Paid winetasting events are truly valuable events to wine connoisseurs. They are a great tool to explore new wines you haven't tried, taste new vintages of wines from producers you normally like, and talk to the people involved with the winery itself. Besides that, it's fun to be around other wine people and network as well.
Where to Find Paid Winetasting Events
Paid winetasting events are usually put on by major sponsors. Those sponsors can be anyone from wine or news publications to wine groups, or even charity events. Some of the popular wine tasting events around the country are listed below, but there are many, many more. Check your local listings or with your favorite winery for information for large public tasting events. Let's discuss why they are such great tools.
How Wine Tastings Work
When you go to a large tasting event, chances are it will cost you anywhere from $40 to $65 to attend (some of the high-end tasting events are even more, but in general you can find most in this price range). The value to this is that you have the ability to taste wines from several producers in one location.
At the tasting event, you can walk from winery to the next in literally seconds… even in wine country you have to drive from winery to winery, which can be a long day. You can visit your favorite spots, get suggestions for new ones to try, and chat with people directly involved in the winery. Most wineries will send key wine staff to these events instead of general tasting room personnel. Most events have the wineries in alphabetical order, or grouped by region, or by wine, etc., making it easier for you to find what you're looking for.
Planning to Go!
If you do plan to attend an event like this, think ahead. First off, you will be tasting wines in rapid succession…so bring a notebook to take notes on the wines you taste. This will make you slow down a bit and really evaluate the wines which you are trying. If it's a large general format tasting, try picking a wine variety or type and just taste those (i.e. Pinot Noir, or light fruity reds…something like that). If it's a specific type of tasting, like Zinfandels, pick regions to try. With 100s of wineries participating, it's impossible to try them all and make it out on two feet, let alone remember the day.
Which leads us to the next topic…and for some of us it is hard to do, but essential for effective evaluative tasting: Spitting. Each table has a spit bucket, and when you walk in you can grab a big cup that you can use as well. They are called spitbuckets and spitcups for a reason. If you watch people in the trade or wine writers walking around, you will notice they don't actually swallow the wine. They can't be impartial and keep their senses about them if they are swallowing every wine they try. Maybe some of you have gone winetasting and towards the end of the day you buy some bottles from a place you thought was great… until you open them later on and ask yourself what you were thinking when you bought them. Spitting keeps your wits about you and allows you to sample more wine!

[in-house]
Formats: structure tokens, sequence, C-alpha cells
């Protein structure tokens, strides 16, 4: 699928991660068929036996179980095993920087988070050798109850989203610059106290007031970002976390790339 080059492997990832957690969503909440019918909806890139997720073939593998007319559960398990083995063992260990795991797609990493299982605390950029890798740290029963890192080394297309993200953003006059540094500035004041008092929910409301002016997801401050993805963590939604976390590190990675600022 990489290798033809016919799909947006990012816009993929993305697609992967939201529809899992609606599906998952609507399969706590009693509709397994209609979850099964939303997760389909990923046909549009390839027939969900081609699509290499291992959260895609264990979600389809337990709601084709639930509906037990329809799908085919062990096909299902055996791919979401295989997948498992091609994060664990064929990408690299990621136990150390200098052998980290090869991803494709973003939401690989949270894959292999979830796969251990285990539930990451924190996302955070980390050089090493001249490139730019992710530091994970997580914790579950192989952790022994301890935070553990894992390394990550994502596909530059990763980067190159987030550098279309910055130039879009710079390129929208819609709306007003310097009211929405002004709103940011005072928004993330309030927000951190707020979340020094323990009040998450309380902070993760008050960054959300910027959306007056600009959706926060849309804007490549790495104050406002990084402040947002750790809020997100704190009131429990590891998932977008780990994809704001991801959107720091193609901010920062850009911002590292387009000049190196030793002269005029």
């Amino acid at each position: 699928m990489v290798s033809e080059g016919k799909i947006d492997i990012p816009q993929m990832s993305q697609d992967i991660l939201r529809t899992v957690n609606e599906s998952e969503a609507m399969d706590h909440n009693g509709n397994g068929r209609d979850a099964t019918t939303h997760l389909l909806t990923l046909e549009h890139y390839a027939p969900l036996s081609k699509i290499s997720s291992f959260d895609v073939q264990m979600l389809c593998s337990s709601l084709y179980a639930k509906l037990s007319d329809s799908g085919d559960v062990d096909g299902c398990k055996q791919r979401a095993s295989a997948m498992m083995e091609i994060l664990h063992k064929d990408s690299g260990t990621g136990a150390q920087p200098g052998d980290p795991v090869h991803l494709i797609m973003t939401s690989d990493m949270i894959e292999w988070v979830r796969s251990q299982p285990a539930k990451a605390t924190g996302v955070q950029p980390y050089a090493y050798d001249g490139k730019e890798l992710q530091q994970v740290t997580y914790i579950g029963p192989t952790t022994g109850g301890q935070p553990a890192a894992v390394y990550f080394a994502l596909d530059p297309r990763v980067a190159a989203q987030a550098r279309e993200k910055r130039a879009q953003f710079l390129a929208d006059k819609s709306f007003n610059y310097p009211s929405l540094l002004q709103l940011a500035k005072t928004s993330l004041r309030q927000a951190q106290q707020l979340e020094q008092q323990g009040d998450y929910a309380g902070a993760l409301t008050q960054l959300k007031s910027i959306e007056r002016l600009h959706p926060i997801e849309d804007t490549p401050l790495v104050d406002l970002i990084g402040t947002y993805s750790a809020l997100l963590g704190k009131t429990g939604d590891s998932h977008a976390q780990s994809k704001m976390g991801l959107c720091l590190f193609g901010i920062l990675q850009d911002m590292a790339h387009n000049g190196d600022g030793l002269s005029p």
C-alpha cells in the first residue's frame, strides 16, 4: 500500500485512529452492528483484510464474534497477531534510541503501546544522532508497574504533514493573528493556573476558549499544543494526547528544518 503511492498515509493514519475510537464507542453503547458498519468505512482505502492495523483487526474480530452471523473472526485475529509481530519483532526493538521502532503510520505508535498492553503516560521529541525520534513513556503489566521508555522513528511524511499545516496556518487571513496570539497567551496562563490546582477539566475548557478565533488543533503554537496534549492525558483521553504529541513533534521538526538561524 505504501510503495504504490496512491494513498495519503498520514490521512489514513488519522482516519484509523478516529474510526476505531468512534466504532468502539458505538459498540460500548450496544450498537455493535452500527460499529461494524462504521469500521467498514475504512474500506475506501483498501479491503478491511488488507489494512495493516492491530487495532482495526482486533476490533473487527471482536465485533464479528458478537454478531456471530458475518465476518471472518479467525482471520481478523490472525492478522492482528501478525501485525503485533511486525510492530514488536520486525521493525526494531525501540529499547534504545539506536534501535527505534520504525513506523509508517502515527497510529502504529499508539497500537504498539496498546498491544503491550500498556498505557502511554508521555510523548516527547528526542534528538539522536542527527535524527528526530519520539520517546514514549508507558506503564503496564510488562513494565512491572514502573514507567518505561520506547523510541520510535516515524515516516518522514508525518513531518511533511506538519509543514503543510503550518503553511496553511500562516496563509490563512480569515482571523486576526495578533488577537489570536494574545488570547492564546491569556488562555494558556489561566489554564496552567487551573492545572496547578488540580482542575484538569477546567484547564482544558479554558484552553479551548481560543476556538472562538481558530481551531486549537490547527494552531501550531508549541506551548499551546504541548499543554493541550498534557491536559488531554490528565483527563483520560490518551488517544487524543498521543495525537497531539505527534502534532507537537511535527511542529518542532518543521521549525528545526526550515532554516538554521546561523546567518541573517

That being said, one other thing to consider is what is called "responsible wine tasting." Most of the large events will have that written all over their publications and literature they hand to you when you first walk in. If you know you are going to imbibe, arrange for a designated driver to pick you up, or take a taxi or shuttle. If the event is in a large town that's a bit of a drive for you, consider getting hotel accommodations and make a whole day of it! Bring your significant other along and make reservations at a local restaurant and hotel. Many of these tasting events have links on their websites to accommodations that offer special rates for attendees.
List of Events
Here is a list of some terrific paid event tastings… but again, look for some in your area as well.
- ZAP - Zinfandel Advocates and Producers. This tasting is all Zinfandel. If you're a zin fan this is a must-see. The number of Zinfandel producers is staggering.
- Rhone Rangers - The theme for this tasting is Rhone varieties, so look for Syrah, Grenache, Mourvedre, Viognier, Marsanne, and Rousanne to be the theme here.
- Sonoma County Harvest Fair - This local event draws 100s of entries from wineries that make wine from Sonoma County grapes only! If you're a fan of Sonoma County wines, this is the place for you.
- San Francisco Chronicle Wine Competition - This is one of the largest wine competitions in the country. All wines from many wineries are sampled here, and you can see how the judges did with their assigning of gold, silver and bronze.
- Wine Spectator Wine Experience - New York City is not only a great place to go, but this is probably considered the wine tasting experience. Most of the rated wines from the magazine are showcased here, along with conferences and other types of educational sessions. This is a costly event comparatively, so check it out thoroughly.